Anderson: No revenue shortage for transportation

For the Massachusetts High Technology Council, blocking a transportation revenue package is a two-step process.

The first step, which proved successful last week, was convincing House leaders to put off any action on a revenue package until next year. Chris Anderson, president of the council, argued on the CommonWealth Codcast that delaying action at least until January will give lawmakers more time to better understand the state’s revenue and political picture.

Specifically, Anderson said, the extra time will give the Legislature a chance to pass Gov. Charlie Baker’s $18 billion transportation bond bill and to determine whether the transportation climate initiative, a multistate effort to place a charge on the carbon contained in automobile fuels, is likely to become a reality any time soon. Anderson also said a delay gives lawmakers a better chance to assess the political fallout of raising the gas tax.

“That is the message that’s causing the House to think about the timing of when they take up what otherwise looks like a rush to judgment on a gas tax bill,” said Anderson, prior to the House’s announcement.

But Anderson’s call for putting off action is not the High Tech Council’s end game. Saying the Massachusetts economy is strong and state revenues are surging – up $2 billion this fiscal year and up 60 percent over the last 10 years – Anderson sees little need for any transportation revenue package at all.

“The question is, do we have a shortage of revenue or do we have some other impediment that’s getting in the way of efficient delivery of real solutions?” Anderson said. “We believe we don’t have a revenue problem, given the stats that I just cited.”

Anderson focused most of his ire on a gas tax increase, but he is also opposed to other revenue measures on the table, including increased tolling and higher fees on rideshares. “I don’t think we have a revenue challenge. I’m not sure why certain advocates are pushing revenue solutions,” he said.

And Anderson makes clear that hiking the cost of driving to discourage people from driving is a nonstarter.  “If the argument or logic is now shifting, from we need more money to create more solutions, to we want to create a higher cost to change people’s behavior, I think that’s going to run into a buzz saw,” he said.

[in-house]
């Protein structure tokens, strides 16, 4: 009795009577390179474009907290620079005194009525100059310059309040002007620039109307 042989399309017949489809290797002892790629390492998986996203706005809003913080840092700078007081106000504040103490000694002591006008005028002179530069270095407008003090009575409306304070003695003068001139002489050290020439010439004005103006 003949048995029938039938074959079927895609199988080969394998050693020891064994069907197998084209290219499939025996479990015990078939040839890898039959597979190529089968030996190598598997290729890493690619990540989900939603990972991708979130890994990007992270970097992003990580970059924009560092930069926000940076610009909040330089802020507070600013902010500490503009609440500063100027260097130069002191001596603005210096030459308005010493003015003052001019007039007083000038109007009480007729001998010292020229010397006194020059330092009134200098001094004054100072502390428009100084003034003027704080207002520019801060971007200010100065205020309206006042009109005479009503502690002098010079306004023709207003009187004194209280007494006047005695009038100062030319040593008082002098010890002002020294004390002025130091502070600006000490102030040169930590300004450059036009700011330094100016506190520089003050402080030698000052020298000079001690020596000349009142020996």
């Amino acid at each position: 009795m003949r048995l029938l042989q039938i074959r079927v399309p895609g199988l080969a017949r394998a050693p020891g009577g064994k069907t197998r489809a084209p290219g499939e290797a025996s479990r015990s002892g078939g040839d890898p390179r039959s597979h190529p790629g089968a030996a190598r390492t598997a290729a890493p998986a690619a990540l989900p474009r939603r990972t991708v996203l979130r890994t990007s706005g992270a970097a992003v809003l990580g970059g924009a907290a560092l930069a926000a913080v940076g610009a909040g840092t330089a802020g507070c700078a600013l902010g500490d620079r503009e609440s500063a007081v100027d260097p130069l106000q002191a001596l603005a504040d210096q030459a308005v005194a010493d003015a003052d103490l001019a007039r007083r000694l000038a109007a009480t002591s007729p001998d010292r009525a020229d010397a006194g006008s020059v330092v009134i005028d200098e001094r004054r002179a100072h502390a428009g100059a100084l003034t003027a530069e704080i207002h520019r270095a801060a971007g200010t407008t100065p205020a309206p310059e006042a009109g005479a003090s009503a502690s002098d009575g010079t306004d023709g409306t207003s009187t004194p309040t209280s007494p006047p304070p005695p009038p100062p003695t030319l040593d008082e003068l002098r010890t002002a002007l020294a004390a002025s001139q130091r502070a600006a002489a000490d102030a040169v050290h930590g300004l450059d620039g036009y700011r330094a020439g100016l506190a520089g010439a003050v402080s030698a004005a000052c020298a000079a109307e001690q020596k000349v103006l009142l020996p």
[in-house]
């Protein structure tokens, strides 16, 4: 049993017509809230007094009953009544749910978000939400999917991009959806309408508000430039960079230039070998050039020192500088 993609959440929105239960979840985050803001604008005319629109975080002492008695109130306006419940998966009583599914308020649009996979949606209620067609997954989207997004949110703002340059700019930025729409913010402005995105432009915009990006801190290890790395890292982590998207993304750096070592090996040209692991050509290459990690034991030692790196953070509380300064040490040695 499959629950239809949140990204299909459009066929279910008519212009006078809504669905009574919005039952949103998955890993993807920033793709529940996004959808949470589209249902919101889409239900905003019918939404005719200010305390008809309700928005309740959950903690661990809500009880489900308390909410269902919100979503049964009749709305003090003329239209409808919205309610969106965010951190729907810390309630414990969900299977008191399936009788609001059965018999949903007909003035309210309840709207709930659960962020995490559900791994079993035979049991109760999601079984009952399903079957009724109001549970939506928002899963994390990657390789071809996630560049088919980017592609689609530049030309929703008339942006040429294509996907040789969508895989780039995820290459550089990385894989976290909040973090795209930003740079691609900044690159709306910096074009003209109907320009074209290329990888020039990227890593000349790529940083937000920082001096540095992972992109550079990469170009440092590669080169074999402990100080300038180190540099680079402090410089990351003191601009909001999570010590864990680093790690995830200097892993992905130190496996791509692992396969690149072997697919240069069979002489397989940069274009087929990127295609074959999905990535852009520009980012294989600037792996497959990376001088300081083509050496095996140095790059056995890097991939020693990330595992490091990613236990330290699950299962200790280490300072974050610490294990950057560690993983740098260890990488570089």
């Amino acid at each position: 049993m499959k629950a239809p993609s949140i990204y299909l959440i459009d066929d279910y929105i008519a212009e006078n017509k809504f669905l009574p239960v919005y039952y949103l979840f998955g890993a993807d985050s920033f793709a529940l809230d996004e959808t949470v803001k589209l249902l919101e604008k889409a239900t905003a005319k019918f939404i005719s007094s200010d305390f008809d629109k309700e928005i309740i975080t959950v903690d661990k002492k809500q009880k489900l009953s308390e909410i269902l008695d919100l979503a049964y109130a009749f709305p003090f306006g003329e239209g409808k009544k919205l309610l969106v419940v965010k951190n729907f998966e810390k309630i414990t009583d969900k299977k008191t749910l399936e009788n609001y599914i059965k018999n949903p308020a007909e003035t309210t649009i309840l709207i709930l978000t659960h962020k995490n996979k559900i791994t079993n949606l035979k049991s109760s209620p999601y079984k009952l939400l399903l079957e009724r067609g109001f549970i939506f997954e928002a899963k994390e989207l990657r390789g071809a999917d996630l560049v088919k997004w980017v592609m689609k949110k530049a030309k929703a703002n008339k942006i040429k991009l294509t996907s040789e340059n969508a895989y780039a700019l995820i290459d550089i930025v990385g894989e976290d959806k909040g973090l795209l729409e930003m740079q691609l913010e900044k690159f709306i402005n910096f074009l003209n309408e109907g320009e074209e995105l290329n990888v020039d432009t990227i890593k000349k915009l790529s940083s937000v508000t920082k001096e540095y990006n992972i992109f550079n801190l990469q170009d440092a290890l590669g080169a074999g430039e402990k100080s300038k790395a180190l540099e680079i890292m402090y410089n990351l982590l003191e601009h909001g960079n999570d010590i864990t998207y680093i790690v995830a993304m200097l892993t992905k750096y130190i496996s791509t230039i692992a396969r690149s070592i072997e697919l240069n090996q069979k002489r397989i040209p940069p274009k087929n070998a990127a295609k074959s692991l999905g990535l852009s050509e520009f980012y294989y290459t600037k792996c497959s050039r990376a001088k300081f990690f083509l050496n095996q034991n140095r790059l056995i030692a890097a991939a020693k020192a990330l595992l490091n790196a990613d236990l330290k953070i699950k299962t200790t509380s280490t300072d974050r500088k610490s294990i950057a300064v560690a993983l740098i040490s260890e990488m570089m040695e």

Anderson’s other major critique of the pro-tax forces is that they call for all sorts of tax and fee increases without any specific plan on how to spend the new money. “Let’s not keep adding taxes for the sake of appeasing those who say we need more tax revenue and tricking the people behind the wheel into thinking that that extra gas tax is going to shorten their commute. Not by a long shot,” he said.

Yet Anderson has no problem with the transportation climate initiative, which he describes as a “wholesale tax on gas.” He says the transportation climate initiative is preferable to a straight gas tax increase because the initiative is an attempt to coordinate action among all thye northeastern states and the money is targeted at reducing carbon emissions.

“When any advocate of a new tax is asked, what are you going to use the money for, there’s a million different answers,” he said. “With the multistate tax, there’s one answer. We support that. With all these other issues, there’s no real plan.”

Still, the transportation climate initiative is not much of a plan, either. Baker has pledged that half of the money from the initiative will go to public transit and the MBTA, but he hasn’t said anything about what the money would be used for and he hasn’t said anything about where the rest of the money would go.

Anderson agreed many questions remain about the transportation climate initiative, which is why it will be some time before the details of how it will work will be known. The transportation climate initiative is not expected to be running before 2022, and many believe it could take much longer.

Overall, the bottom line for Anderson is steady, incremental improvements on transportation and the MBTA – without raising taxes. “The risk here is that overshooting, overtaxing without a plan to support it helps create conditions that move Massachusetts closer to Connecticut or New Jersey-like environments that become more costly to do business in with very little improvement to show for it,” he said. “We’re trying to prevent Massachusetts from becoming Connecticut.”



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